Will DNC Expand to Political Calls?
U.S. Rep. John T. Doolittle, R-CA, introduced legislation to let citizens apply the national do-not-call registry to political calls.
H.R. 5325 would create a separate category in the registry for a person to choose whether to opt out of political calls in addition to the business-related calls already covered.
Since Congress established the DNC registry in 2003, the number of unsolicited calls has dropped significantly. However, unsolicited calls from political organizations were exempted by Congress and are not defined as "telemarketing." The Federal Communications Commission has reported that political calls produce the highest number of complaints.
Rep. Doolittle said in a statement that he was fed up with how frequent and intrusive these political calls have become. The bill treats all political calls the same regardless of whether they originate from members of Congress, candidates for local office or 527 political organizations like MoveOn.org, he said. Calls and an e-mail sent to his office were not returned.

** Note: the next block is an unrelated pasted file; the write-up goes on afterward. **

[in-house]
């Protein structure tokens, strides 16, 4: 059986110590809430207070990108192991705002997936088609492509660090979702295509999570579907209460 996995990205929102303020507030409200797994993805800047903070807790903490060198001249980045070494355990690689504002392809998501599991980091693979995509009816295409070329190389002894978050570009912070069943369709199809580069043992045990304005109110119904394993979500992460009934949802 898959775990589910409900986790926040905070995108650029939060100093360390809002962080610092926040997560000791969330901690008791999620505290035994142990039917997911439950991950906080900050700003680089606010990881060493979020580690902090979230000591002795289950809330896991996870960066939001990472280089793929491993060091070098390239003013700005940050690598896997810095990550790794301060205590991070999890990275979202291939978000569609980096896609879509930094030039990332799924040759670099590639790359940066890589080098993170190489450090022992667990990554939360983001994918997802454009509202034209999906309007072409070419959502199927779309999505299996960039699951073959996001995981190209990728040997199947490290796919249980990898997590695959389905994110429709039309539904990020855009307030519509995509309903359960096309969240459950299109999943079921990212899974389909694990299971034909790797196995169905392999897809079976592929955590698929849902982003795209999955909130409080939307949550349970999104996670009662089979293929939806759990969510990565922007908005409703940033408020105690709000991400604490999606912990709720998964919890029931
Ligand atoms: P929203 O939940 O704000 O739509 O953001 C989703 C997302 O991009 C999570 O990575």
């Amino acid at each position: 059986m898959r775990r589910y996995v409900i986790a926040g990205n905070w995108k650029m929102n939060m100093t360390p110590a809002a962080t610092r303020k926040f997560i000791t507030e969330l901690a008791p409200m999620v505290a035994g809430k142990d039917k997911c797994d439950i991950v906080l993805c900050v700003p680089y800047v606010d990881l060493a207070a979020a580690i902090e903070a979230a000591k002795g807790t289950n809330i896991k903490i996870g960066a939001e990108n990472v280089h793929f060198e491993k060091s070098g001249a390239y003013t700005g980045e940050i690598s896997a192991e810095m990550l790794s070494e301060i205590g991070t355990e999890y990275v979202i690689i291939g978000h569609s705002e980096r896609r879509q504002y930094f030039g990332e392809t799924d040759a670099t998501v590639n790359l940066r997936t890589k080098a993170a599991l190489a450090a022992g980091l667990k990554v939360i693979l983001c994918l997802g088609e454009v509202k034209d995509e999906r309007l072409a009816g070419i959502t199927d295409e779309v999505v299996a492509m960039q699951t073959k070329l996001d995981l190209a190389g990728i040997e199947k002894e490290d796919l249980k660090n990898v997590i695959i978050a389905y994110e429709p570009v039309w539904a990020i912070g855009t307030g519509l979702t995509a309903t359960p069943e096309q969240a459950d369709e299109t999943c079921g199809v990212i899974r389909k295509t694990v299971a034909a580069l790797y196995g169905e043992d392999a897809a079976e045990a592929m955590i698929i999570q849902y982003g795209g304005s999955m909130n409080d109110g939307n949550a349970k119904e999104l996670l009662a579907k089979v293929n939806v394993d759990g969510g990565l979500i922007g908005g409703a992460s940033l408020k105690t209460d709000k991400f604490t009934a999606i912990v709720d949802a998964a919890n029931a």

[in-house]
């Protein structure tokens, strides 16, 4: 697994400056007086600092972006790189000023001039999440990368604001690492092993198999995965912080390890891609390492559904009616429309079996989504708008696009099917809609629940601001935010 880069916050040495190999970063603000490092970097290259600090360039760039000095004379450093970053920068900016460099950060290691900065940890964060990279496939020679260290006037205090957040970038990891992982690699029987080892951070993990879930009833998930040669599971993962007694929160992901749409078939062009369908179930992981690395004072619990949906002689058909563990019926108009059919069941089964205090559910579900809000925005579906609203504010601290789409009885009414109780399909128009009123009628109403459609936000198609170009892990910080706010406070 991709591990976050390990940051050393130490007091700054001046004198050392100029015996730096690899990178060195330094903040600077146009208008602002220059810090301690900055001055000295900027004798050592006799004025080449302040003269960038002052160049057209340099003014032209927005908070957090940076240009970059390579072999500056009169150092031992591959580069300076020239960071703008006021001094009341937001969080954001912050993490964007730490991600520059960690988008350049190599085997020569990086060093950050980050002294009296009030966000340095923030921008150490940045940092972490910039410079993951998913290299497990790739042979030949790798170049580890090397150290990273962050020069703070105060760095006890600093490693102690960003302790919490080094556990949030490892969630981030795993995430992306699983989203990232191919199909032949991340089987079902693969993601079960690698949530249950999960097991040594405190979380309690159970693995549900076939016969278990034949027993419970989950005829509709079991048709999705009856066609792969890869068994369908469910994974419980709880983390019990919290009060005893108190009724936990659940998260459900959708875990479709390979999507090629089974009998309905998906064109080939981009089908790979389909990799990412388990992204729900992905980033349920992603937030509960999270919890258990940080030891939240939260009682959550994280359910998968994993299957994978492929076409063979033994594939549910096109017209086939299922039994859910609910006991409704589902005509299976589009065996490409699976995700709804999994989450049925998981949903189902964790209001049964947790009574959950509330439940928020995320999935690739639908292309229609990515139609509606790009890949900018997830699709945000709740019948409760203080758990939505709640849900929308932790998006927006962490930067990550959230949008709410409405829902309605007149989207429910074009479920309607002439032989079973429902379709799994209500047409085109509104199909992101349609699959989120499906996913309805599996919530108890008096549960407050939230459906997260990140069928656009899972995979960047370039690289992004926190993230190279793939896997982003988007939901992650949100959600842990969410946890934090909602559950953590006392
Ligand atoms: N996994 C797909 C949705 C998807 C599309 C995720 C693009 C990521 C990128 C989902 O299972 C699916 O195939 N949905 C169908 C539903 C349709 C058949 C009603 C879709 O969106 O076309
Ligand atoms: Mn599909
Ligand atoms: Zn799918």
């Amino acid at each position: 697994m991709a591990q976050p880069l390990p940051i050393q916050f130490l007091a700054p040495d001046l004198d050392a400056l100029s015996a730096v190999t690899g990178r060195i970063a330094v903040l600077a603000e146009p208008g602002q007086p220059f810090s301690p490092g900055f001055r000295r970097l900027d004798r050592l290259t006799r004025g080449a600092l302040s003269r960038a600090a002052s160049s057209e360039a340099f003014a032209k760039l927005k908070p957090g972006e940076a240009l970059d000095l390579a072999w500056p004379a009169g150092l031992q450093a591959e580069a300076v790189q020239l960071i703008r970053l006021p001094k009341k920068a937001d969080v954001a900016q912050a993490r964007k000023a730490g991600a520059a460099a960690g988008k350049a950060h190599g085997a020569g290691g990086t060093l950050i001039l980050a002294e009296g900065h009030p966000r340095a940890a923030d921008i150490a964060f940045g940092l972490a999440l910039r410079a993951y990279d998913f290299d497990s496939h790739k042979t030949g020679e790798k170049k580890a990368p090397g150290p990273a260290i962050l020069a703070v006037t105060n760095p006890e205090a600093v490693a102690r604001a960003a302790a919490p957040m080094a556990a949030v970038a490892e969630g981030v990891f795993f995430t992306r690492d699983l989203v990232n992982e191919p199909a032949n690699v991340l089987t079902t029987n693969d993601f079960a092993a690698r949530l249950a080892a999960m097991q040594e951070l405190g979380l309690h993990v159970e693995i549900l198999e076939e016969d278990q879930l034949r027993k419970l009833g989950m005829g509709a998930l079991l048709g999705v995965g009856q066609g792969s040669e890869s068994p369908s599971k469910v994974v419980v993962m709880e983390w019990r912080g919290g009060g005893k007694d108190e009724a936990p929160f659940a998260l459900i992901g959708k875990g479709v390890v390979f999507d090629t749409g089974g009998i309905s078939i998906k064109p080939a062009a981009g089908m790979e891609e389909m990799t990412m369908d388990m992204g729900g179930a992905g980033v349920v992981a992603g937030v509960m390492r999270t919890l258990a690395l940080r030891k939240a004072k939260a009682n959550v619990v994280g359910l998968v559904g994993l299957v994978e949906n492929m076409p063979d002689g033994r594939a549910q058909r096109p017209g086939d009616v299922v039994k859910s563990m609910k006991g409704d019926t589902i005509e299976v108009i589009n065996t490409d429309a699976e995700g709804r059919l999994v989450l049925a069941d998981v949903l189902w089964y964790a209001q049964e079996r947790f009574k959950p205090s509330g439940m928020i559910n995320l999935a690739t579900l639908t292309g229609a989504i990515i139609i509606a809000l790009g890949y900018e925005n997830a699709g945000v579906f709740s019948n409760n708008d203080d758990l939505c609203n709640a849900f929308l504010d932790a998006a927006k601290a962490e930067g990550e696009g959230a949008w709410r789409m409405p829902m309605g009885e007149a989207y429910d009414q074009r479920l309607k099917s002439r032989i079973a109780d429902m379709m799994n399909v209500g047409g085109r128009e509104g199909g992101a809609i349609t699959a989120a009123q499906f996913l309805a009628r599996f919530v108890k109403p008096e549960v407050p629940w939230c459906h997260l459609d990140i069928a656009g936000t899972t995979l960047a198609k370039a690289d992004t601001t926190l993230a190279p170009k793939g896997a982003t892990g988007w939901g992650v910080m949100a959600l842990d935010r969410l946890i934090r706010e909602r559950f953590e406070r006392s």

While bills to add political calls to the DNC rules at the state level have been introduced in Connecticut, Indiana and New York in the past year, this is the first such federal bill, said Joseph Sanscrainte, an associate with Bryan Cave LLC, New York.
"A lot of today's election campaigns rely upon the delivery of political messages via the telephone, and this would hamper the effectiveness of those campaigns," he said. "The reason he is introducing this bill, and that others have introduced them at the state level, is that they are hearing from consumers that they don't want to receive these phone calls. The consumers don't care if the calls are commercial calls, from nonprofits or calls for political purposes."
Mr. Sanscrainte said he thinks the federal bill has little chance to pass, "for the simple fact that this means of delivering political speech is too important to politicians, and arguably to the political process in the United States."